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Study of White Dwarfs and Black Holes through Relativistic Bending of Light

Physics/Astro Auditorium

Kailash Sahu (STScI)

January 16 @ 3:45 PM - 4:45 PM

In a reprise of the famous 1919 solar eclipse experiment that confirmed Einstein’s general relativity, the nearby white dwarf Stein 2051B passed very close to a background star in March 2014. As Stein 2051B passed by, the background star’s position was relativistically deflected. Measurement of this deflection with the Hubble Space Telescope (HST) allowed us to determine the mass of Stein 2051B, which confirms the physics of degenerate matter and provides a new tool for mass determinations of isolated stars.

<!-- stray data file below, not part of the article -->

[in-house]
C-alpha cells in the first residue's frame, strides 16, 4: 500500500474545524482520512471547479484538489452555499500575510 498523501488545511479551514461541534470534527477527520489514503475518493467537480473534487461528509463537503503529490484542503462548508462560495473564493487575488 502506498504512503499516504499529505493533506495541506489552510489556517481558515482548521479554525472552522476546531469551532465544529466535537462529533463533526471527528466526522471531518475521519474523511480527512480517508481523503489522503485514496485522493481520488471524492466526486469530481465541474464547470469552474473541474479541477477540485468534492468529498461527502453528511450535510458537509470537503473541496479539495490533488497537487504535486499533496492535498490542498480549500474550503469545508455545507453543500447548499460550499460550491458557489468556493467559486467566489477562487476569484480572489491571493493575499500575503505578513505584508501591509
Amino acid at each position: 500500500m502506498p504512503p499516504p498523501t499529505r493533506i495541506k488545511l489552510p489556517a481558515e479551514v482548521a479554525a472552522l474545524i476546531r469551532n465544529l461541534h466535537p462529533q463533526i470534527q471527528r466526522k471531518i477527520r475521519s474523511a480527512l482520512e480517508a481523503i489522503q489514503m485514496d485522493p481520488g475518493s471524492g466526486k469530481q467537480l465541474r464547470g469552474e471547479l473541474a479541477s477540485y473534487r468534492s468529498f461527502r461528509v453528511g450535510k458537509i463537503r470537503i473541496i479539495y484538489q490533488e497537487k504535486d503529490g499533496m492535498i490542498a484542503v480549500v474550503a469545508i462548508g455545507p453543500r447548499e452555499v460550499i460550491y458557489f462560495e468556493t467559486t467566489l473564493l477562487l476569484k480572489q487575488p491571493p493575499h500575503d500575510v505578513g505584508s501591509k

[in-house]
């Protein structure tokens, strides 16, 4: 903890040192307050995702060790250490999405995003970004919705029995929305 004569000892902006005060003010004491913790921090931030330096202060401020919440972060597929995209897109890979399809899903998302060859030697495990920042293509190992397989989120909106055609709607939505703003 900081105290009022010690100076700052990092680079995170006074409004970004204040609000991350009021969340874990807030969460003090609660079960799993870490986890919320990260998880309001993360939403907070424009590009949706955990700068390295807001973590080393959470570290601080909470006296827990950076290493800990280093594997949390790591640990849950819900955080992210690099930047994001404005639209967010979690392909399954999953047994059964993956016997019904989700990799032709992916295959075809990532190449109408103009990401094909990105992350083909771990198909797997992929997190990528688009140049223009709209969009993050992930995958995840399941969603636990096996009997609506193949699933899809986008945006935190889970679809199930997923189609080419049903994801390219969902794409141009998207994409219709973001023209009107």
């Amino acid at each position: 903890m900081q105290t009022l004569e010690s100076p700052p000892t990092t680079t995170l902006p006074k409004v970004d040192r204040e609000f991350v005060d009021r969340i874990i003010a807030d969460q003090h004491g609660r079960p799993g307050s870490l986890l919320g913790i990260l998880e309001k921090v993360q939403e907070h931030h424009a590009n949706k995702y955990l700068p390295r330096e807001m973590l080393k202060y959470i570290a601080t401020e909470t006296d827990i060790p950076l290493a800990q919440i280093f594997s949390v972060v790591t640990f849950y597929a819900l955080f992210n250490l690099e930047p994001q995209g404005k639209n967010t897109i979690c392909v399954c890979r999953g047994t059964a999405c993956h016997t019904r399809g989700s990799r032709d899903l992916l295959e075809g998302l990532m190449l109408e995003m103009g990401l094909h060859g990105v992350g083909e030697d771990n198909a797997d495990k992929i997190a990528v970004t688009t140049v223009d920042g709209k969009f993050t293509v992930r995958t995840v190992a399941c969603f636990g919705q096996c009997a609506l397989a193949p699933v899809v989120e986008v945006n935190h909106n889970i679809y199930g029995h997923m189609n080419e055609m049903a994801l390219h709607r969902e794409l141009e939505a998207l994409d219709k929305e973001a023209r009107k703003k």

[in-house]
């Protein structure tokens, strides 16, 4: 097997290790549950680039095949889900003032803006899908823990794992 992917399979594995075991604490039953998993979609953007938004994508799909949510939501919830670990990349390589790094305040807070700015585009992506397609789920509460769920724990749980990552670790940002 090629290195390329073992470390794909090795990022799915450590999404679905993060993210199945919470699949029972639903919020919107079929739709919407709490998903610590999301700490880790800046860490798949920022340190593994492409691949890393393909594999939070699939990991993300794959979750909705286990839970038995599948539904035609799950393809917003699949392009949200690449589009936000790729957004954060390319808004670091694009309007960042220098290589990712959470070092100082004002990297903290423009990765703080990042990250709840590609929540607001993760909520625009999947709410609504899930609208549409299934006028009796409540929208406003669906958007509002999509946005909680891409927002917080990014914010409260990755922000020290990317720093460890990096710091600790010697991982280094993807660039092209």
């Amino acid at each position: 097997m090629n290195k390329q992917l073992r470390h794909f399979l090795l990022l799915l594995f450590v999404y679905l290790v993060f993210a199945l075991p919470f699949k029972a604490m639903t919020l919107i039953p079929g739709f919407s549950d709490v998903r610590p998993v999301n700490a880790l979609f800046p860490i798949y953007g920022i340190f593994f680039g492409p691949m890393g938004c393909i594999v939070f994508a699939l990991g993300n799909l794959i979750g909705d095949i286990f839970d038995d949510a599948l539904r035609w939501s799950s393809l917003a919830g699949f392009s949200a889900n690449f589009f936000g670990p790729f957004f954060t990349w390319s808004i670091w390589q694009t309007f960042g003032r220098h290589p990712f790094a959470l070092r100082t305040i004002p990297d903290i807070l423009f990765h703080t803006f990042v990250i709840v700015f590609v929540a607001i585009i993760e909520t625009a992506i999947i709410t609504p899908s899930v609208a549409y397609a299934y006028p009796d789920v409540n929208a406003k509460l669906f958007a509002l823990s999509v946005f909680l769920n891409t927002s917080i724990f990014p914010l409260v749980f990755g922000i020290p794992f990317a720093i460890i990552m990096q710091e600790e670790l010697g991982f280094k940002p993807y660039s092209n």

Another consequence of the relativistic bending of light is the temporary brightening of the background star, commonly known as gravitational microlensing. The combination of brightening and deflection provides a powerful technique to detect isolated black holes, and measure their masses. I will discuss the technique, and our HST programs aimed at the first detections of stellar-mass black holes through this technique.